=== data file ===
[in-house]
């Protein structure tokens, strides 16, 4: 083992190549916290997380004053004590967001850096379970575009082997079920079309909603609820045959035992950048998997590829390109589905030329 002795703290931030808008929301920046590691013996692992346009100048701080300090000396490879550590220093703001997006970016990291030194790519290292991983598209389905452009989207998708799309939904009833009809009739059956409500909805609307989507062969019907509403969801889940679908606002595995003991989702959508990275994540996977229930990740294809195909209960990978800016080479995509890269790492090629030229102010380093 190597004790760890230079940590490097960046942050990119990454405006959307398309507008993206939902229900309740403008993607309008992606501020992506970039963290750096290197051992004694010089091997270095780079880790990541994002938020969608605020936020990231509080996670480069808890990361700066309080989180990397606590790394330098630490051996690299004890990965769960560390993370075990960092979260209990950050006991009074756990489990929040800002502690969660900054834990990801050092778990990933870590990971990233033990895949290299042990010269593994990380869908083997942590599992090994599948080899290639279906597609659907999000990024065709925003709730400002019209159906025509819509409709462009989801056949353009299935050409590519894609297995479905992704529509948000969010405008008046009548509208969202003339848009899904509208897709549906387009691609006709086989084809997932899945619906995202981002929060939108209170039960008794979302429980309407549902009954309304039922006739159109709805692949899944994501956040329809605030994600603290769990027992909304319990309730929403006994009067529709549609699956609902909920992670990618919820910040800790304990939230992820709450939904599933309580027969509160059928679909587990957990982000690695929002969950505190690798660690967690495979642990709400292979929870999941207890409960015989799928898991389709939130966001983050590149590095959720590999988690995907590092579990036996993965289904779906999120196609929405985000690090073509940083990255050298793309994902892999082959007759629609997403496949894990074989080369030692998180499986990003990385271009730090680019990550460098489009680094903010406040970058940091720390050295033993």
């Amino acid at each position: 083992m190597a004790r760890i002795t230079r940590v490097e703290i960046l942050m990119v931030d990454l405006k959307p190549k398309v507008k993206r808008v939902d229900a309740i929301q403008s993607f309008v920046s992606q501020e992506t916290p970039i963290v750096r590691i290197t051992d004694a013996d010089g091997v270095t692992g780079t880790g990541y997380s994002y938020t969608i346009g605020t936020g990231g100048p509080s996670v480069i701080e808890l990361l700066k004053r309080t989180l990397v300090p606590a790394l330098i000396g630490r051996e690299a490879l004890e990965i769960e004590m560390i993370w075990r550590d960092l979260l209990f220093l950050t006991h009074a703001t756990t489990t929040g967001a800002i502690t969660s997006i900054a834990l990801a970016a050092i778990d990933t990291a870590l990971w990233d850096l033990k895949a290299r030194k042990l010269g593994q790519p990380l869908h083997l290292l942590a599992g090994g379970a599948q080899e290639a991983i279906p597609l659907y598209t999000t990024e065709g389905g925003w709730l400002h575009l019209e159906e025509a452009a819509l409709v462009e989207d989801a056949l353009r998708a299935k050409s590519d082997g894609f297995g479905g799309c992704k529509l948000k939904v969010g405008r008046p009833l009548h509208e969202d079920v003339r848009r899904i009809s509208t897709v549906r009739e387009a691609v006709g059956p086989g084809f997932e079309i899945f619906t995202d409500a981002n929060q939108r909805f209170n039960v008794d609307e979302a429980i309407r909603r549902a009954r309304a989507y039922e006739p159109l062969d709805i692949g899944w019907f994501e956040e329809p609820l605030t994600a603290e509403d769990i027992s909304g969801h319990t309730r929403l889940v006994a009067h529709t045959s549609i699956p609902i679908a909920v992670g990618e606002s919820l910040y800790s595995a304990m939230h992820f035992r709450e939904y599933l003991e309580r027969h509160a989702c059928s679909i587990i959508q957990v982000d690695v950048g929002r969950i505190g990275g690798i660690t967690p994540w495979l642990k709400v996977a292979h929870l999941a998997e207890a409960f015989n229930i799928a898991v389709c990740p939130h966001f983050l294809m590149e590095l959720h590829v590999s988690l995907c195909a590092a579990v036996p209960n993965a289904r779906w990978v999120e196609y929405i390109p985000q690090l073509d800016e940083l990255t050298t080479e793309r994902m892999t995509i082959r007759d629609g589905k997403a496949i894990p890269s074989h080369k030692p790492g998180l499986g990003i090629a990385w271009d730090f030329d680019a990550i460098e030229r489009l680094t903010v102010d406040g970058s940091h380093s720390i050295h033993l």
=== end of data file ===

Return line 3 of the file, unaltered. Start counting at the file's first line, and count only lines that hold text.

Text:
């Amino acid at each position: 083992m190597a004790r760890i002795t230079r940590v490097e703290i960046l942050m990119v931030d990454l405006k959307p190549k398309v507008k993206r808008v939902d229900a309740i929301q403008s993607f309008v920046s992606q501020e992506t916290p970039i963290v750096r590691i290197t051992d004694a013996d010089g091997v270095t692992g780079t880790g990541y997380s994002y938020t969608i346009g605020t936020g990231g100048p509080s996670v480069i701080e808890l990361l700066k004053r309080t989180l990397v300090p606590a790394l330098i000396g630490r051996e690299a490879l004890e990965i769960e004590m560390i993370w075990r550590d960092l979260l209990f220093l950050t006991h009074a703001t756990t489990t929040g967001a800002i502690t969660s997006i900054a834990l990801a970016a050092i778990d990933t990291a870590l990971w990233d850096l033990k895949a290299r030194k042990l010269g593994q790519p990380l869908h083997l290292l942590a599992g090994g379970a599948q080899e290639a991983i279906p597609l659907y598209t999000t990024e065709g389905g925003w709730l400002h575009l019209e159906e025509a452009a819509l409709v462009e989207d989801a056949l353009r998708a299935k050409s590519d082997g894609f297995g479905g799309c992704k529509l948000k939904v969010g405008r008046p009833l009548h509208e969202d079920v003339r848009r899904i009809s509208t897709v549906r009739e387009a691609v006709g059956p086989g084809f997932e079309i899945f619906t995202d409500a981002n929060q939108r909805f209170n039960v008794d609307e979302a429980i309407r909603r549902a009954r309304a989507y039922e006739p159109l062969d709805i692949g899944w019907f994501e956040e329809p609820l605030t994600a603290e509403d769990i027992s909304g969801h319990t309730r929403l889940v006994a009067h529709t045959s549609i699956p609902i679908a909920v992670g990618e606002s919820l910040y800790s595995a304990m939230h992820f035992r709450e939904y599933l003991e309580r027969h509160a989702c059928s679909i587990i959508q957990v982000d690695v950048g929002r969950i505190g990275g690798i660690t967690p994540w495979l642990k709400v996977a292979h929870l999941a998997e207890a409960f015989n229930i799928a898991v389709c990740p939130h966001f983050l294809m590149e590095l959720h590829v590999s988690l995907c195909a590092a579990v036996p209960n993965a289904r779906w990978v999120e196609y929405i390109p985000q690090l073509d800016e940083l990255t050298t080479e793309r994902m892999t995509i082959r007759d629609g589905k997403a496949i894990p890269s074989h080369k030692p790492g998180l499986g990003i090629a990385w271009d730090f030329d680019a990550i460098e030229r489009l680094t903010v102010d406040g970058s940091h380093s720390i050295h033993l």